Williams Act audit evaluates teaching resources at Mira Loma High School

More stories from Kayli Huang


Right after the long Labor Day weekend, Mira Loma High School students were told to bring all of their textbooks to school for the “Williams Act Audit.”  Mina Hedglin, a senior at Mira Loma High School, brought her more than six textbooks on Sept. 6 and offered her understanding of the reason why.

“I understand that there was a regulation passed in California that required schools to allow officials to check whether textbooks were given to every student,” she said.

In California, state Code section 220, known popularly as the Williams Act, aims to ensure that all Californians have an equal opportunity to receive an education by prohibiting discrimination in public schools.

“No person shall be subjected to discrimination on the basis of disability, gender, nationality, race or ethnicity, religion, sexual orientation … in any program or activity conducted by an educational institution that receives, or benefits from, state financial assistance or enrolls pupils who receive state student financial aid,” Section code 220 states.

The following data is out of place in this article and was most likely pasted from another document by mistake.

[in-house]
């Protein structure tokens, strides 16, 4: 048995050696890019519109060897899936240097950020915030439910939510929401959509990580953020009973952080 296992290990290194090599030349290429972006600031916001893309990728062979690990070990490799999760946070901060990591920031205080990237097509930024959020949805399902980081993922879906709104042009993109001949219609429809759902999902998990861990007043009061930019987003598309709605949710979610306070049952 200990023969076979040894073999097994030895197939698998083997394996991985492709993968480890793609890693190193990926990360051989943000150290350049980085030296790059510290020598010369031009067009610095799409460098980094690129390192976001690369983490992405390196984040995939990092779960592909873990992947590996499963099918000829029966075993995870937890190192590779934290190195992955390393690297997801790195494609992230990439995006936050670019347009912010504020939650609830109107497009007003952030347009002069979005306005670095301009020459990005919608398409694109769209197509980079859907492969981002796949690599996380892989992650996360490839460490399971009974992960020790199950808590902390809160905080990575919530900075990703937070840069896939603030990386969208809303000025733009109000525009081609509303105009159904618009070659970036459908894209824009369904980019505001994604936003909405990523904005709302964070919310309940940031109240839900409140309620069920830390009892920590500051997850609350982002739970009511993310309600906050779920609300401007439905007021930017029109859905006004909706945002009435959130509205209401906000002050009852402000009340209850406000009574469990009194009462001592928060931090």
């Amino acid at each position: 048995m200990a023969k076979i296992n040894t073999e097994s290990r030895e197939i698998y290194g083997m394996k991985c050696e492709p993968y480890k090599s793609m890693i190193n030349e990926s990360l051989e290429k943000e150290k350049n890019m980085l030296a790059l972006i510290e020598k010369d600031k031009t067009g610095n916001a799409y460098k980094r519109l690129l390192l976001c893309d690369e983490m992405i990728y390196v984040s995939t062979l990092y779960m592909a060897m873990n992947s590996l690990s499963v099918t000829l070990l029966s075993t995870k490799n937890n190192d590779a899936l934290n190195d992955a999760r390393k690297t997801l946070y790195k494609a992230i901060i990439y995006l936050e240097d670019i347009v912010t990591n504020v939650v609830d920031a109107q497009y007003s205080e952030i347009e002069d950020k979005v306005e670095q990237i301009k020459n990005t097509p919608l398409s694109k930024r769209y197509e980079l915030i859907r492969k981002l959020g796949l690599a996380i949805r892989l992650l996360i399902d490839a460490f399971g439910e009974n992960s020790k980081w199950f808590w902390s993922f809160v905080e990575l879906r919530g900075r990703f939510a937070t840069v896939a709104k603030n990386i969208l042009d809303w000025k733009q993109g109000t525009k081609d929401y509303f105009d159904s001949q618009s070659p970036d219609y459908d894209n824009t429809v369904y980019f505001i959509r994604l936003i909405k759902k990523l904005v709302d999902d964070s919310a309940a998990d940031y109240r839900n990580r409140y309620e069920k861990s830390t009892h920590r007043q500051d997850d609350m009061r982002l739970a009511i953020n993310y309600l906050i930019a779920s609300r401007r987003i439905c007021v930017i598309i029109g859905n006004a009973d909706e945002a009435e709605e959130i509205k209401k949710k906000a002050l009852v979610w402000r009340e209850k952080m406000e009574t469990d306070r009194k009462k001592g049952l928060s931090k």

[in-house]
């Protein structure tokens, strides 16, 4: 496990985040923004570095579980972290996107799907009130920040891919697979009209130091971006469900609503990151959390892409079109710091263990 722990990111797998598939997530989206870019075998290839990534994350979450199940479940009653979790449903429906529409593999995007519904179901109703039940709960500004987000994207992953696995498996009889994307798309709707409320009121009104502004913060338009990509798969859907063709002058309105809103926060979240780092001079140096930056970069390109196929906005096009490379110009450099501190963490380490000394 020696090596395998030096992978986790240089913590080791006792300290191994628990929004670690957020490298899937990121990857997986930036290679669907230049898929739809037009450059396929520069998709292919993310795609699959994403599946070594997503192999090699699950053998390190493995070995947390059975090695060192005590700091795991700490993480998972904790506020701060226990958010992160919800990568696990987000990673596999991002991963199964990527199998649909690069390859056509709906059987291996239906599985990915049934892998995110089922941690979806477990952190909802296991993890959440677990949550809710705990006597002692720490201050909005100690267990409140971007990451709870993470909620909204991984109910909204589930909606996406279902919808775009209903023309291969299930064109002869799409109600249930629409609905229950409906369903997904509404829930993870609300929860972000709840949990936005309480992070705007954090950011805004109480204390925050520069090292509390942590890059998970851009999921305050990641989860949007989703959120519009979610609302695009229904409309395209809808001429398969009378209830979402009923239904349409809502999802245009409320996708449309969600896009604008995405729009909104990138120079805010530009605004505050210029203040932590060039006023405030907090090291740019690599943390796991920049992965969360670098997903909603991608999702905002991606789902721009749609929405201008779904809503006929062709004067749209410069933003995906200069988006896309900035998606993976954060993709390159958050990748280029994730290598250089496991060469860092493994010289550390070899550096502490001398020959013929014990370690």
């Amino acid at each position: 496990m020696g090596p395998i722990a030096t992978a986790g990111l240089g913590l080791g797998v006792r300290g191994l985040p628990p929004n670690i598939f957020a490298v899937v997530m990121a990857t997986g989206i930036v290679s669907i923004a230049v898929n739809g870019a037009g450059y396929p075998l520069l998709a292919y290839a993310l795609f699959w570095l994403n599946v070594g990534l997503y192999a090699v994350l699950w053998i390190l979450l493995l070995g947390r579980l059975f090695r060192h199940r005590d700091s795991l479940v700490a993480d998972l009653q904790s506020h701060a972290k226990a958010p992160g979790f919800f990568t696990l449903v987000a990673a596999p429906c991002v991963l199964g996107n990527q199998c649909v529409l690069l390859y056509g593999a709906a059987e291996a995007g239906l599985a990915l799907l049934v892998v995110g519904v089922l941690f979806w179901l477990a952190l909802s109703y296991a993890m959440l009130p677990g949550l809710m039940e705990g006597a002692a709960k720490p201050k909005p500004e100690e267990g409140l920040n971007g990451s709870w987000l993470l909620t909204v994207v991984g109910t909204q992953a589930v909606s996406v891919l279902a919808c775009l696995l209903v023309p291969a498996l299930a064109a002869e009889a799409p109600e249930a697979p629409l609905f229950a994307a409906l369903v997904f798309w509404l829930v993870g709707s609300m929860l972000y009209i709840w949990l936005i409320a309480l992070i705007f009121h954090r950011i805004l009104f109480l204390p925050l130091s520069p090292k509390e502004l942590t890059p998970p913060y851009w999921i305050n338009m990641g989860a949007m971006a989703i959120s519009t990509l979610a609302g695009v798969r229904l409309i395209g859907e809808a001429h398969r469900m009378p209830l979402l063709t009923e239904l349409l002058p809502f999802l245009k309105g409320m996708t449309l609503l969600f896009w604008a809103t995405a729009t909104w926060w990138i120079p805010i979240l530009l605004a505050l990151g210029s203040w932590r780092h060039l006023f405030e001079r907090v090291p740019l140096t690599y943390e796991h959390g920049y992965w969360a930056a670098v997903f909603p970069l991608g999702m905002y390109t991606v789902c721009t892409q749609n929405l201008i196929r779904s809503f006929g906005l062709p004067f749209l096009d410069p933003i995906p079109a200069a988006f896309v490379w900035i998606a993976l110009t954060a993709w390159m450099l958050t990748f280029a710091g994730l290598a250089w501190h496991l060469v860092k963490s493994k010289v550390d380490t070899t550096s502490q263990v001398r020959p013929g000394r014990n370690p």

In 2004, the Eliezer Williams, et al., vs. State of California, et al. case, or the Williams case, was filed (California Department of Education). A group of 100 students from San Francisco County argued that the public schools have “failed to provide public school students with equal access to instructional materials, safe and decent school facilities, and qualified teachers.”

As a result of this case, Section 60119 was added to the California Education Code to mandate that all students have the necessary books and other resources to succeed in their education.

The statute states, “The governing board of a school district…shall make a determination, through a resolution, as to whether each pupil in each school in the school district has sufficient textbooks or instructional materials, or both, that are aligned to the content standards adopted by the state board….”

Many of the students at Mira Loma were told about the audit ahead of time. However, it was difficult for some students, as they hauled around their textbooks for seven hours.

For Hedglin, there are better ways to enforce the Williams Act than having students bring their textbooks to school on a day when the temperature climbed over 100 degrees Fahrenheit. According to Hedglin, a possible alternative would be checking with the online database to see if students had the correct textbooks checked out to them.

“I believe that every class should’ve been checked. I only know of one person who had one class in which (an auditor) actually came in,” Hedglin said. “If this takes too much time, then they should have the books be checked during fourth or whatever period through the school. Plus, textbooks can be checked if they have been assigned to students through their online accounts.”